Edinburgh International Festival Interview: Gabriel Byrne

“I grew up in a time when the old storytellers had all but disappeared,” says Gabriel Byrne, ahead of the UK premiere of its own story. walk with ghosts at the Edinburgh International Festival.

“But one night, I remember hearing this wandering storyteller in our kitchen. In exchange for a bed, he would sit by the fire and tell wacky stories, some of which lasted two hours straight over two nights. He would keep his audience absolutely captivated with no props, artificial decor or anything else, just the absolute power of him to tell the story.

Later in life, in the 1970s and 1980s, Byrne was equally enthralled by fellow Dubliner Dave Allen’s storytelling comedy, which captivated huge viewers with long, shaggy dog ​​stories that concerned at least both the journey and the arrival at the punchline.

Gabriel Byrne in Walking with Ghosts. PIC: Ros Kavanagh

Now walk with ghosts is Byrne’s opportunity to tell his own story to an audience, from his working-class upbringing in Dublin, through a local drama club, to eventual stardom in Hollywood and Broadway, where he was nominated. twice for a Tony Award.

Byrne’s long and celebrated film career includes enduring classics like Miller crossing by the Coen brothers and The usual suspects, as well as working with directors such as Jim Jarmusch, Wim Wenders, Michael Mann, Ken Russell and his old friend Jim Sheridan. Warm and engaging, his anecdotes are powered by stars.

Speaking of the joy he finds in directing the theater, where his performance is in the moment and not subject to a director’s choices in the editing room afterwards, he mentions a night on the recent Broadway run by Eugene O’Neill Long day trip into nightwhere her co-star Jessica Lange was about to deliver her monologue just as a pizza was loudly and audibly delivered to the stage door.

“Or Richard Harris used to talk about a guy who walked into act one of a play and gave a line that was the denouement of act three,” he says. “‘The king is dead!’ “No he’s not fucking dead, you mean the king is alive and well.” Literally anything can happen, there’s an immediacy in theater that you just don’t get in a movie.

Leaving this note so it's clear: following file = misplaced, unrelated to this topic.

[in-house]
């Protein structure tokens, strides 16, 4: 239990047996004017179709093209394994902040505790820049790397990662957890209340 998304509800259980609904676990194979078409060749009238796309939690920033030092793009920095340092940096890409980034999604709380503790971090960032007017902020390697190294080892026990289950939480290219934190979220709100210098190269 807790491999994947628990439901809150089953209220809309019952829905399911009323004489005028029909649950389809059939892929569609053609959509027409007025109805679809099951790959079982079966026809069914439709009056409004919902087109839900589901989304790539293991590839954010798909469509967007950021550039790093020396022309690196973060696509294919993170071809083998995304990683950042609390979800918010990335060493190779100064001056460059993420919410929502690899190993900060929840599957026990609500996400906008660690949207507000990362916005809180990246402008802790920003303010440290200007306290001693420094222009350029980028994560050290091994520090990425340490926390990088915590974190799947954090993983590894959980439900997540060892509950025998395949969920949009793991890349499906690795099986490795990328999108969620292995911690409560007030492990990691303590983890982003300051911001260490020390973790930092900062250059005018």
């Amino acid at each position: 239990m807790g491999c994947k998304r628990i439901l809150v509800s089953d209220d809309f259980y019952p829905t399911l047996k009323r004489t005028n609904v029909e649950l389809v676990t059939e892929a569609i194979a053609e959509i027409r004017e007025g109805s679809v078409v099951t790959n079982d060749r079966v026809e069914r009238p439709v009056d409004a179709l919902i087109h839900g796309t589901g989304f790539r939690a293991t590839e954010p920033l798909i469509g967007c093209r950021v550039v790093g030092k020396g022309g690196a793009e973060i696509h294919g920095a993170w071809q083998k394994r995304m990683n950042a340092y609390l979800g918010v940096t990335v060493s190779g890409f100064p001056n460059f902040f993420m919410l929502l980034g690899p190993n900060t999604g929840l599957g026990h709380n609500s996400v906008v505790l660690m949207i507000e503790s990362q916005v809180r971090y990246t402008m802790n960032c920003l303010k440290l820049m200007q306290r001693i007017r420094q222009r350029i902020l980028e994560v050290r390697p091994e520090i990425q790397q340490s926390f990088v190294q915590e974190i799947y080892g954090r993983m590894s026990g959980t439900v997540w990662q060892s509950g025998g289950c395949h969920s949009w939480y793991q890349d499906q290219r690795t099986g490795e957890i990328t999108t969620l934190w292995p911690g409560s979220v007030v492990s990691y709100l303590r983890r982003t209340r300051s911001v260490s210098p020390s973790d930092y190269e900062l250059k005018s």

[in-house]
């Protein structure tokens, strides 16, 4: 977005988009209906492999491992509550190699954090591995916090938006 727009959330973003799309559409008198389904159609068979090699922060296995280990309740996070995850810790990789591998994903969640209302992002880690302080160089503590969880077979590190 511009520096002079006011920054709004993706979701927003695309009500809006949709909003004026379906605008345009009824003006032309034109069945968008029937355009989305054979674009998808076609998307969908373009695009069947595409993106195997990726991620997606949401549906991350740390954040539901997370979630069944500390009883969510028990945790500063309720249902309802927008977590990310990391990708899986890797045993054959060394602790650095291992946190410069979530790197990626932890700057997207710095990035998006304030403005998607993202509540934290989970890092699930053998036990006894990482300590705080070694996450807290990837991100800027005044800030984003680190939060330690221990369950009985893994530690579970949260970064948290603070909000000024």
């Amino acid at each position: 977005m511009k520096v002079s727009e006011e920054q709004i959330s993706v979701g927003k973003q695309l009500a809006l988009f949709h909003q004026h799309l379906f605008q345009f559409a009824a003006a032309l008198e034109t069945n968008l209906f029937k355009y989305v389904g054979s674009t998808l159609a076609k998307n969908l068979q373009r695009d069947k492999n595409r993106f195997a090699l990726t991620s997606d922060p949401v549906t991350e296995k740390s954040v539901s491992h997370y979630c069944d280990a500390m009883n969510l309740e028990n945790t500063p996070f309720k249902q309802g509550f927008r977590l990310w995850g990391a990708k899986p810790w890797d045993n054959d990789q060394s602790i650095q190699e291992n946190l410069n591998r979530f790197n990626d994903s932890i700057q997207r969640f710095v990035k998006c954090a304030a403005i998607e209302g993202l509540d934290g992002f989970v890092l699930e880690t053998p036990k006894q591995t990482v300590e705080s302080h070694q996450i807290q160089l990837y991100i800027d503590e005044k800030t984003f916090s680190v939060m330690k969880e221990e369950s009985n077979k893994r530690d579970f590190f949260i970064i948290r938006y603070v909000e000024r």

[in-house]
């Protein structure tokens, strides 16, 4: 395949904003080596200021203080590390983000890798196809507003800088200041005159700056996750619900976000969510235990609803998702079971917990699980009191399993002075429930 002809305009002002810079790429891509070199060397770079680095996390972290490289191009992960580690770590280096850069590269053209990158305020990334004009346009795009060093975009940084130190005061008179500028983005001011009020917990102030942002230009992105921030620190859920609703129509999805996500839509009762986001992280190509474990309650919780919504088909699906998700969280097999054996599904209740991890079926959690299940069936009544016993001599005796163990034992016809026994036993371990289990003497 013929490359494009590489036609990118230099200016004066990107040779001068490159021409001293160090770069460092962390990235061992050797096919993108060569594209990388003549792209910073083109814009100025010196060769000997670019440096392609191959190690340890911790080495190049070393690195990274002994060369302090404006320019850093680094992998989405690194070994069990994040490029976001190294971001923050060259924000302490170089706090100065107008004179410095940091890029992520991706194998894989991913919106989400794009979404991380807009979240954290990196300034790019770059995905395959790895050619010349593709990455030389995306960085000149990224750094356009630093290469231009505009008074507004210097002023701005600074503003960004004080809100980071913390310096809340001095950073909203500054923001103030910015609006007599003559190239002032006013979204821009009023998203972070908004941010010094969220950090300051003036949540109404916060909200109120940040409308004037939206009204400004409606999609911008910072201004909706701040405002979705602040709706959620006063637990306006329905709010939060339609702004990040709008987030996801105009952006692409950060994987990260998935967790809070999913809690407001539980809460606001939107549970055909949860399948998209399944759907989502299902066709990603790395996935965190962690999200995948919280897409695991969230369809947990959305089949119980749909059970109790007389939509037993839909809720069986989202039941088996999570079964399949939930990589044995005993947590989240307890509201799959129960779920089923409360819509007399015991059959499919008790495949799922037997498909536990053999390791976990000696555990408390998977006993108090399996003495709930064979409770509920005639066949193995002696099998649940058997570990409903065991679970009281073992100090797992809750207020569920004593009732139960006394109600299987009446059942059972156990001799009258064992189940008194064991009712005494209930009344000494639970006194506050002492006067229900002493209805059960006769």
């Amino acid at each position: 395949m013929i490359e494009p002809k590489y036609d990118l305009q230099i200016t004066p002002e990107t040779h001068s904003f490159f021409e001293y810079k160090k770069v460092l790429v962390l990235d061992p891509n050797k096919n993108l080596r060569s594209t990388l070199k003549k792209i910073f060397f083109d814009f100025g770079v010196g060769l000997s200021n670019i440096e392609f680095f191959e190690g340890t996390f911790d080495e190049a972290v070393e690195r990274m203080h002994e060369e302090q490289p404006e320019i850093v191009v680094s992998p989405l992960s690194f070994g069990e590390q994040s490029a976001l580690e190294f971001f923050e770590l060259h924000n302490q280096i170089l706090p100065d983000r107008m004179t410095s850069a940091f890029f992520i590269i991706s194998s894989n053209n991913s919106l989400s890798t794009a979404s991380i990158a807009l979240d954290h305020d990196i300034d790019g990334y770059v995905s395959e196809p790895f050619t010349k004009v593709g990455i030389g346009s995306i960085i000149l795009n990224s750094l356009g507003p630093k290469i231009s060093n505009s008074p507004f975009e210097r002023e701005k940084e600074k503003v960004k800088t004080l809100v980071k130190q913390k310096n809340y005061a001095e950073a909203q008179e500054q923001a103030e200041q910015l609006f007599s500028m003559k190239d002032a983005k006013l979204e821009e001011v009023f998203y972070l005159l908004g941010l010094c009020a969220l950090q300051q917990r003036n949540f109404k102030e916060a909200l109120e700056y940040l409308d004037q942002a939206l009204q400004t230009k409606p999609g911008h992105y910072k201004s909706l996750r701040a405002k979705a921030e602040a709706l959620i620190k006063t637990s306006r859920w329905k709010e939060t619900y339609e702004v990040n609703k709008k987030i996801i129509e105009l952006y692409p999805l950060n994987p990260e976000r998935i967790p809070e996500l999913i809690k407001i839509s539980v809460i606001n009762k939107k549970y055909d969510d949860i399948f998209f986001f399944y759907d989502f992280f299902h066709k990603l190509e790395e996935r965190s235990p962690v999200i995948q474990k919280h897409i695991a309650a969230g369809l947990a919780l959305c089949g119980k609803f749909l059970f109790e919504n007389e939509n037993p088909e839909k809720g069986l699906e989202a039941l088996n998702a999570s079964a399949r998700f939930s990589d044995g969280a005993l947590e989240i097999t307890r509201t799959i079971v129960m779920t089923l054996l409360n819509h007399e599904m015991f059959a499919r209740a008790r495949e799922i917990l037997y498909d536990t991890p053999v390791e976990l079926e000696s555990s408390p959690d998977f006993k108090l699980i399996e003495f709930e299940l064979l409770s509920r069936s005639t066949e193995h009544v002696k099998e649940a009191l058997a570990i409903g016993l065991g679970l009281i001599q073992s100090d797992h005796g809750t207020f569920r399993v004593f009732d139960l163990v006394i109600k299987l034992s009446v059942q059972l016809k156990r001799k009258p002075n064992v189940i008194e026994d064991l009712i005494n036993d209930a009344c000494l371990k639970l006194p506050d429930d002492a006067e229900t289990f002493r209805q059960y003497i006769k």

Gabriel Byrne in Walking with Ghosts: PIC: Ros Kavanagh

“At the last second last night (of walk with ghosts) in Wexford, I missed my exit and hit a steel pole. The director had to come out at intermission and say, you’re gonna notice he’s got a bandage on, don’t worry, he’s fine. You would never know that from a movie. An audience in a theater is unconsciously prepared for something to happen.

Much of Byrne’s early work was with Sheridan, including a version by WB Yeats On the beach of Baile who performed at the Richard Demarco Gallery in Edinburgh in 1977, the actor’s first visit to the Fringe. “We stayed in an apartment on Dundas Street, all sleeping on the floor,” he says. “Although I don’t think anyone fell asleep during the week. Edinburgh’s energy leaves a mark on your memory.

Forty-five years later, this return to Edinburgh (although it has also returned twice to the Film Festival) follows the first Irish performances of walk with ghosts in Dublin and Wexford. Next month it will move to the Apollo Theater in London for Byrne’s West End debut, then end the year with a performance on Broadway.

“It’s not about the vanity of sitting alone,” said Byrne, of Zoom from Ireland, although the 72-year-old lives in Rockport, Maine, with his wife and daughter. . “It’s not a one-man show, it’s a play in which the other actor is the audience. What I’m talking about is honest and truthful, and so it resonates with them. Most people have a mother and a father, or have been through traumatic events, or have known joys and sorrows. It is a life that is there to be shared.

Everyone has their own story, he says, but he recognizes that his is unique. Yet the original impetus behind the book wasn’t just to talk about itself.

“It was about acknowledging that the world I grew up in was so different from the world as it is today, in every way – socially, educationally, in terms of religion and technology. I wanted to document the past and its interactions with the present. In other words, to what extent are we a product of our own past and to what extent have external influences dictated history? to try and recapture an era gone forever, an Ireland that’s gone, but also to tell a universal story of how life has changed over the last 20, 30, 40 years.

We discuss these changes, how technology and the proliferation of news media have fractured our sense of community, despite its desire not to romanticize the past. Byrne sums up his impression best in the story of a moment he witnessed, when a child was flying a kite on Hampstead Heath and their father asked them to take a break so he could take a picture . Even the process of recording memoirs has changed.

“A woman came to me in Wexford and said there was a line in the play that really stuck with her. When I’m on stage talking to my dad, or his ghost, I say that I never listened to him when he was alive, but now that he’s dead, I hear him She was 33, 34, her parents are still there, but when she got off the show, she had to admitting that she was listening to her parents, but she wasn’t hearing them. The show is about that, about being honest about the things that really matter in life. It’s about sharing my life with the public so that he leaves saying: “I understand”. David Pollock

Walking with Ghosts, King’s Theatre, August 24-28. www.eif.co.uk/events/walking-with-ghosts

Darcy J. Skinner